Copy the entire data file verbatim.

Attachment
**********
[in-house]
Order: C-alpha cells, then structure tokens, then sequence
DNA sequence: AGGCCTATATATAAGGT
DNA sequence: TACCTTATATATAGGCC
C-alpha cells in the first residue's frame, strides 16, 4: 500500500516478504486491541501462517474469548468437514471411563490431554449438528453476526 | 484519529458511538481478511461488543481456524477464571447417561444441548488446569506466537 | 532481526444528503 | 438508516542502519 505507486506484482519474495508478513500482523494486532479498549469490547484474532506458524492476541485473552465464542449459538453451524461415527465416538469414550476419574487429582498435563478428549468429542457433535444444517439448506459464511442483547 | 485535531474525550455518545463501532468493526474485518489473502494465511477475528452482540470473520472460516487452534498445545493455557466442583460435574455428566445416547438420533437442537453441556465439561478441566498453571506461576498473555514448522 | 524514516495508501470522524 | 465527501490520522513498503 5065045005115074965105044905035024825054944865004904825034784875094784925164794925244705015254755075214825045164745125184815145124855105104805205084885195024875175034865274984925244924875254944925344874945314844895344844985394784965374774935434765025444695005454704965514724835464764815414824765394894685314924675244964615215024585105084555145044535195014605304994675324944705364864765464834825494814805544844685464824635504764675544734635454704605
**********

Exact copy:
[in-house]
Order: C-alpha cells, then structure tokens, then sequence
DNA sequence: AGGCCTATATATAAGGT
DNA sequence: TACCTTATATATAGGCC
C-alpha cells in the first residue's frame, strides 16, 4: 500500500516478504486491541501462517474469548468437514471411563490431554449438528453476526 | 484519529458511538481478511461488543481456524477464571447417561444441548488446569506466537 | 532481526444528503 | 438508516542502519 505507486506484482519474495508478513500482523494486532479498549469490547484474532506458524492476541485473552465464542449459538453451524461415527465416538469414550476419574487429582498435563478428549468429542457433535444444517439448506459464511442483547 | 485535531474525550455518545463501532468493526474485518489473502494465511477475528452482540470473520472460516487452534498445545493455557466442583460435574455428566445416547438420533437442537453441556465439561478441566498453571506461576498473555514448522 | 524514516495508501470522524 | 465527501490520522513498503 5065045005115074965105044905035024825054944865004904825034784875094784925164794925244705015254755075214825045164745125184815145124855105104805205084885195024875175034865274984925244924875254944925344874945314844895344844985394784965374774935434765025444695005454704965514724835464764815414824765394894685314924675244964615215024585105084555145044535195014605304994675324944705364864765464834825494814805544844685464824635504764675544734635454704605